Parent-Child Conflict Moderates the Relationship Between Executive Functioning and Child Disruptive Behaviors in Youth with T1D

J Clin Psychol Med Settings. 2022 Jun;29(2):357-364. doi: 10.1007/s10880-021-09838-5. Epub 2022 Jan 5.


Executive function (EF) skills, parent-child conflict, and high blood glucose (BG) may impact child externalizing behaviors. We examined these child and parent factors in families of 5-9 year olds with recent-onset type 1 diabetes (T1D). Parents (N = 125) reported child EF, child externalizing behaviors, and conflict regarding T1D-specific tasks. We used self-monitoring BG uploads to calculate the percentage of time children had high BG (> 180 mg/dl). We entered data into a moderated path analysis using MPlus8. The path analysis revealed a positive direct effect for parent-reported child EF and child externalizing behavior (p < .01). Further, T1D-specific conflict moderated the positive association between parent-reported child EF and child externalizing behaviors (p < .05). Early screening of child EF, externalizing behavior, and family conflict may be particularly important in the recent-onset period of T1D. The introduction of T1D-related conflict after diagnosis may impact child externalizing behavior and limited child EF skills that pre-date diagnosis.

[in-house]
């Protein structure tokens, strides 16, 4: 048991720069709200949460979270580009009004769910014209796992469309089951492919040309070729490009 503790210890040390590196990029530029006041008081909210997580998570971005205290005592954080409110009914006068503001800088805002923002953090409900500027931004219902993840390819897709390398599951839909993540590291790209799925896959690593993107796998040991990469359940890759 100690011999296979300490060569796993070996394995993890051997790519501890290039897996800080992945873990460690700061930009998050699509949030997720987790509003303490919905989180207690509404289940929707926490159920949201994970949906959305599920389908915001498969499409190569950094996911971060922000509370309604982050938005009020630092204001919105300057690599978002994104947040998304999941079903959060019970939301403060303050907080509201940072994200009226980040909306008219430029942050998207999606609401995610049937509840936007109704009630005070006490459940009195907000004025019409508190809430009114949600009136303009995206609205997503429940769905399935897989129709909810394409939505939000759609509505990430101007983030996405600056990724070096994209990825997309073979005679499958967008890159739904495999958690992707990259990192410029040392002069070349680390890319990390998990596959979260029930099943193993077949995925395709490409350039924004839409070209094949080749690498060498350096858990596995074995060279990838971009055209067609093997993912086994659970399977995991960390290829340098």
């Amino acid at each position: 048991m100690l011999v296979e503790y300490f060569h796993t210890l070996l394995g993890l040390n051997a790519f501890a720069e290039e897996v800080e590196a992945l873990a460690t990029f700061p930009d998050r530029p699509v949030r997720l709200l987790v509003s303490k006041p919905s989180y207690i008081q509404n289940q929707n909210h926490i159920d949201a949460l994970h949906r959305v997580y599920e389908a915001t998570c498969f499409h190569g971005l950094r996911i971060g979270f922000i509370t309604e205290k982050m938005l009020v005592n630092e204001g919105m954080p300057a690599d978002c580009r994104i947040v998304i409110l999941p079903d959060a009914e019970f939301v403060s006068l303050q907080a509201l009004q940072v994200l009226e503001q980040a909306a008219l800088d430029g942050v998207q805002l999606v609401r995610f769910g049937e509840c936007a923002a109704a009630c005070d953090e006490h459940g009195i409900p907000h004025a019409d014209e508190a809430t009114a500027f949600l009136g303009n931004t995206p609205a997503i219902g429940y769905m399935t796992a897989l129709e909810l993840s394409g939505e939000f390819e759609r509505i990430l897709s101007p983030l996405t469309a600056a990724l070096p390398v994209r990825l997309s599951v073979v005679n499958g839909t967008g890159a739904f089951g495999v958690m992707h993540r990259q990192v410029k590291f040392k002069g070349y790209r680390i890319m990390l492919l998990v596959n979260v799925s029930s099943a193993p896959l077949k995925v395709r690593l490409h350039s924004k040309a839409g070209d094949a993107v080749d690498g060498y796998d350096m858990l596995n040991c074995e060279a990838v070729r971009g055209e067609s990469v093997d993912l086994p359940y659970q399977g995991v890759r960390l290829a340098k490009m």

Keywords: Blood glucose; Executive functioning; Externalizing behavior; Family conflict; Type 1 diabetes.

Publication types

  • Research Support, N.I.H., Extramural

MeSH terms

  • Adolescent
  • Diabetes Mellitus, Type 1* / complications
  • Executive Function
  • Humans
  • Parent-Child Relations
  • Parents
  • Problem Behavior*